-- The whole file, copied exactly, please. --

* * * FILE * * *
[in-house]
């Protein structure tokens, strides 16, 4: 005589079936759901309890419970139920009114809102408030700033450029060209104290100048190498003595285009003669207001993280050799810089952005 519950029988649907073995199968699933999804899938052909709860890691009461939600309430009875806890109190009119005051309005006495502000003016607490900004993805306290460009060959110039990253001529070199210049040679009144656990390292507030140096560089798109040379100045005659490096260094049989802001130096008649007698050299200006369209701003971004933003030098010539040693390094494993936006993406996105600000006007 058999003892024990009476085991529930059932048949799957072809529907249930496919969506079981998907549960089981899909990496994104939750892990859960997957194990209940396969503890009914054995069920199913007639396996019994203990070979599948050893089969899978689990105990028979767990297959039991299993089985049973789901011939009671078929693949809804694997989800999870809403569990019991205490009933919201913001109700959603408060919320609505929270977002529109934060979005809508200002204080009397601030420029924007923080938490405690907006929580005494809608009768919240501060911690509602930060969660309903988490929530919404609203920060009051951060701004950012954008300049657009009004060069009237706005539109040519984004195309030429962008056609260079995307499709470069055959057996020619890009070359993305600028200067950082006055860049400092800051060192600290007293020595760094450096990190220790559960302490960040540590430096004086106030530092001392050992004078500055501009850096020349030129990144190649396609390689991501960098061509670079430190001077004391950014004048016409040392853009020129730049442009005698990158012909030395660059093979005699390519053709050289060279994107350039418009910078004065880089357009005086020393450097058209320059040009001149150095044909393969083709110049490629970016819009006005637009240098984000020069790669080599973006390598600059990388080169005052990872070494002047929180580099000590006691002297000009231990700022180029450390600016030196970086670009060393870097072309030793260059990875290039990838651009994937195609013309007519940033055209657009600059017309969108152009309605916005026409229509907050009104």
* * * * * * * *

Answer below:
[in-house]
């Protein structure tokens, strides 16, 4: 005589079936759901309890419970139920009114809102408030700033450029060209104290100048190498003595285009003669207001993280050799810089952005 519950029988649907073995199968699933999804899938052909709860890691009461939600309430009875806890109190009119005051309005006495502000003016607490900004993805306290460009060959110039990253001529070199210049040679009144656990390292507030140096560089798109040379100045005659490096260094049989802001130096008649007698050299200006369209701003971004933003030098010539040693390094494993936006993406996105600000006007 058999003892024990009476085991529930059932048949799957072809529907249930496919969506079981998907549960089981899909990496994104939750892990859960997957194990209940396969503890009914054995069920199913007639396996019994203990070979599948050893089969899978689990105990028979767990297959039991299993089985049973789901011939009671078929693949809804694997989800999870809403569990019991205490009933919201913001109700959603408060919320609505929270977002529109934060979005809508200002204080009397601030420029924007923080938490405690907006929580005494809608009768919240501060911690509602930060969660309903988490929530919404609203920060009051951060701004950012954008300049657009009004060069009237706005539109040519984004195309030429962008056609260079995307499709470069055959057996020619890009070359993305600028200067950082006055860049400092800051060192600290007293020595760094450096990190220790559960302490960040540590430096004086106030530092001392050992004078500055501009850096020349030129990144190649396609390689991501960098061509670079430190001077004391950014004048016409040392853009020129730049442009005698990158012909030395660059093979005699390519053709050289060279994107350039418009910078004065880089357009005086020393450097058209320059040009001149150095044909393969083709110049490629970016819009006005637009240098984000020069790669080599973006390598600059990388080169005052990872070494002047929180580099000590006691002297000009231990700022180029450390600016030196970086670009060393870097072309030793260059990875290039990838651009994937195609013309007519940033055209657009600059017309969108152009309605916005026409229509907050009104």